As the Gaelic says, this biennial plant releases burrs which attach themselves to clothing (and dogs), and were the inspiration for Velcro. It is used in both western and oriental medicine with the roots/seed used as a detoxicant to help reduce infections and address skin problems. It is also combined with Dandelion to create a traditional soft drink. The root oil extract is good for improving hair and scalp. Increasingly burdock is grown as a root vegetable in western USA due to influence of Asian (primarily Japanese) tradition.

Cloudberry (Rubus chamaemorus) = Oidhreag “beauty and elegance”
A native of the Scottish Highlands, Cloudberry grows at altitude, literally thriving in the clouds above the tree-line. It loves the moist, peaty soils and can survive the harsh sub-arctic conditions (and very little sunshine) very well. A small creeping herbaceous perennial, it likes to grow in and around heater and sphagnum moss.. The fruit looks like a raspberry, but is vaired in colour from red to orange and cream.  It is often made into a jelly – a great favourite of Scandinavians (and Canadians too)

Bog Myrtle/ Sweet Gale (Myrica gale) = Rideag
A deciduous shrub native to northern Europe, Scotland and Ireland that grows happily in  moist/damp acidic soil.  Bog Myrtle has been used for centuries to deter insects (you can wear it behind your ears to fight midges), added to bedding, placed amongst linen and as an old fashioned ‘strewing herb’. It has also been used to flavour beer and to dye fabric. The seeds are highly aromatic, oily and contain a wax traditionally used in Highland candles. The scent however is soporific and, when combined with lavender and hops, will surely send you straight to sleep.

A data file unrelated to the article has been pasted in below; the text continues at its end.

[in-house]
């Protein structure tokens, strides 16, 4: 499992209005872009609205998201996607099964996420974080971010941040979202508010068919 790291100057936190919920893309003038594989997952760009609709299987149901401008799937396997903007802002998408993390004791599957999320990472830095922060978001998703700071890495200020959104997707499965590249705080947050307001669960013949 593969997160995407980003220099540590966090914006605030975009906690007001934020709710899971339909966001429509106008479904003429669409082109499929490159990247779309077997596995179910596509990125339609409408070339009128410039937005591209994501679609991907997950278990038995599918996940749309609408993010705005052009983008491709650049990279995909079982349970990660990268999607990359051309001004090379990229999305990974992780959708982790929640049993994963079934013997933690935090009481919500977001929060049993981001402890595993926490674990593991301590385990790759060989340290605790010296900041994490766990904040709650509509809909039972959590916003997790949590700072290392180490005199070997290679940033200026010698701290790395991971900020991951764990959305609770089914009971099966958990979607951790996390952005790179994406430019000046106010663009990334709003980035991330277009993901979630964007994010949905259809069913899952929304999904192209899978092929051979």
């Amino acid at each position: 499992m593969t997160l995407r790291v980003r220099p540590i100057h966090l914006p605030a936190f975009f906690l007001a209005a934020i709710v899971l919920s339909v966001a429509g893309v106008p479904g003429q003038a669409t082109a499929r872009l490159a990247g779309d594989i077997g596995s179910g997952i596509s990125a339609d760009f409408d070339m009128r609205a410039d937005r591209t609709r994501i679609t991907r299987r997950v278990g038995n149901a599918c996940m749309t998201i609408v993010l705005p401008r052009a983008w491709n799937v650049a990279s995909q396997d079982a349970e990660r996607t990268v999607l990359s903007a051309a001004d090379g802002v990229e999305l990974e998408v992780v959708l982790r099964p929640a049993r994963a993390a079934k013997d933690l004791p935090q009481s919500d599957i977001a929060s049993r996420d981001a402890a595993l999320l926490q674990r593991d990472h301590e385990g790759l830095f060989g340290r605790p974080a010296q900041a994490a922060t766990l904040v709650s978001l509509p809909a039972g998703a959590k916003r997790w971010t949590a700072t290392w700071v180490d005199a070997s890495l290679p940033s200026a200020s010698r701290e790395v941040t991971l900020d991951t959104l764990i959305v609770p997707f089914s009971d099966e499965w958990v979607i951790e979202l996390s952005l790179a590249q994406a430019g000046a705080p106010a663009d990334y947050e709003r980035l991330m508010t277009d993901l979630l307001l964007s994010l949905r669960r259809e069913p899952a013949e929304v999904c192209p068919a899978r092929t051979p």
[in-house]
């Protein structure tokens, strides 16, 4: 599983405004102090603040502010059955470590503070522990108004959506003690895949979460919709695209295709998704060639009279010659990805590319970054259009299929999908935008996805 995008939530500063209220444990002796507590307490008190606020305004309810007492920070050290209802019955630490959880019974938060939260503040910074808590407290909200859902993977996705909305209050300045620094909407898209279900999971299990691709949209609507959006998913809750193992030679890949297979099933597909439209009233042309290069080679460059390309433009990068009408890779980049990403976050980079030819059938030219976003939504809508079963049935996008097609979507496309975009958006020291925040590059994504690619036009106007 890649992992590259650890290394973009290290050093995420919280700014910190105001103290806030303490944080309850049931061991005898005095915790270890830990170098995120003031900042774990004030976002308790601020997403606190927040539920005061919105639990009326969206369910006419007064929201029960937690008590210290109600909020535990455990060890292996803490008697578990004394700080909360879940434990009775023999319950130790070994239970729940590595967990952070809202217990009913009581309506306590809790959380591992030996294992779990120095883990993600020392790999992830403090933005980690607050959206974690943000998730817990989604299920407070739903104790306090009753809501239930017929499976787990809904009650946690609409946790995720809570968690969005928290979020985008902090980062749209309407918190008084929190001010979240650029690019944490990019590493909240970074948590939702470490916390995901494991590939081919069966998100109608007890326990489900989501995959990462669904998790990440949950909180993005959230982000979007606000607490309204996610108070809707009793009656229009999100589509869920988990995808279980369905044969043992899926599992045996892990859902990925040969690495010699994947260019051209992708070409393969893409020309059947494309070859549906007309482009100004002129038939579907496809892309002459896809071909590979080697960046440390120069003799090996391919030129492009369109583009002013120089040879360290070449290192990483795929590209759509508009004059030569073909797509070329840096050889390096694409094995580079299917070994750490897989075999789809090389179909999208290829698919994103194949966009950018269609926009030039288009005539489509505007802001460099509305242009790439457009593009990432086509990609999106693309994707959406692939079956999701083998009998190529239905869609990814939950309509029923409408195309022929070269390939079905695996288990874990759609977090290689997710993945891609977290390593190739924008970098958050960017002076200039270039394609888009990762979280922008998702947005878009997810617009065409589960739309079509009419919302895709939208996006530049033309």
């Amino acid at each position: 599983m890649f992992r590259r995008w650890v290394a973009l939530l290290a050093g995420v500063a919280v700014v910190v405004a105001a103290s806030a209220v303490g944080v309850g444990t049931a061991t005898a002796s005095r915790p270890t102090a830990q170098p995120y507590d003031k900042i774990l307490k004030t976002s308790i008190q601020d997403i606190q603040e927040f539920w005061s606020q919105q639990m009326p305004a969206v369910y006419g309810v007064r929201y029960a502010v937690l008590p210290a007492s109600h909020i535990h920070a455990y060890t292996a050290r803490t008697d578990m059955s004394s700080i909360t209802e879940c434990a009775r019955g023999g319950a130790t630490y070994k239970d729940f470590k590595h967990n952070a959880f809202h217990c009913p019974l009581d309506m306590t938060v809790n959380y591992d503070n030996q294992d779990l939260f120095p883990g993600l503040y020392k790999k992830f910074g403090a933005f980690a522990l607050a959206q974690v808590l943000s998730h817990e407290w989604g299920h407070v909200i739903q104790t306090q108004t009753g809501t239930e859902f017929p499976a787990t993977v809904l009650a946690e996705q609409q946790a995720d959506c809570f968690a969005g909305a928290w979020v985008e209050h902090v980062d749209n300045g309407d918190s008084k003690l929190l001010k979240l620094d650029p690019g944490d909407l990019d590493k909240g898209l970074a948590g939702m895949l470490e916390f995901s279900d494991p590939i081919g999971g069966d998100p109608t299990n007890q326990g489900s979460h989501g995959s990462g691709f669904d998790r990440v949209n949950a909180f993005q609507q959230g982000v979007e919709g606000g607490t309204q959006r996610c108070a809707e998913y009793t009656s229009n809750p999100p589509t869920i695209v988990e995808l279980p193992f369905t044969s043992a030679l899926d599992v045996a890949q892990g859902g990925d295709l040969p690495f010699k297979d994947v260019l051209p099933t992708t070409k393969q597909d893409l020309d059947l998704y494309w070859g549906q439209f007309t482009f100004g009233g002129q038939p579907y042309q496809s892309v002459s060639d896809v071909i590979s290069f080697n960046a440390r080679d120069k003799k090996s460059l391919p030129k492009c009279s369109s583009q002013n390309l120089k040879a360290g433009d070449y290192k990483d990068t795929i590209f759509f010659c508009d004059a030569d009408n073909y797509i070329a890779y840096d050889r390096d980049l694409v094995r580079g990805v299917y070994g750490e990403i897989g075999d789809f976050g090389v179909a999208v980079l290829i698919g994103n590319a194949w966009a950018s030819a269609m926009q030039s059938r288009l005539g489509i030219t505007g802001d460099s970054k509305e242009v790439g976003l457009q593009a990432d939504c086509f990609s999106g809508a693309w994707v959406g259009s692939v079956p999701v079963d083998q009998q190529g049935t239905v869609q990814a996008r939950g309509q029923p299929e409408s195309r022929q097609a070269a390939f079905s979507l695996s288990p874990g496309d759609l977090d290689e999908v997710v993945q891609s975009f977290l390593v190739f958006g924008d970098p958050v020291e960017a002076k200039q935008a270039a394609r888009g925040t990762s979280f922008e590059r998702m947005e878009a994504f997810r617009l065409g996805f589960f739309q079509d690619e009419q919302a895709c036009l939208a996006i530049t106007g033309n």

Common Centaury (Centaurium erythraea) Ceud-bhileach (hundred leaves)
Common grassland flowering biennial that is found throughout Britain. The whole plant is harvested just at point of flowering and then used fresh or dried to create a bitter tonic as a tea or in a tincture. Traditionally used to stimulate the appetite and digestion, it also helps to clean related organs. It was also added to whiskey on Uist  - to make a “wee tincture” no doubt!

Cranberry (Vaccinium oxyciccus) = Muileag (frog berry)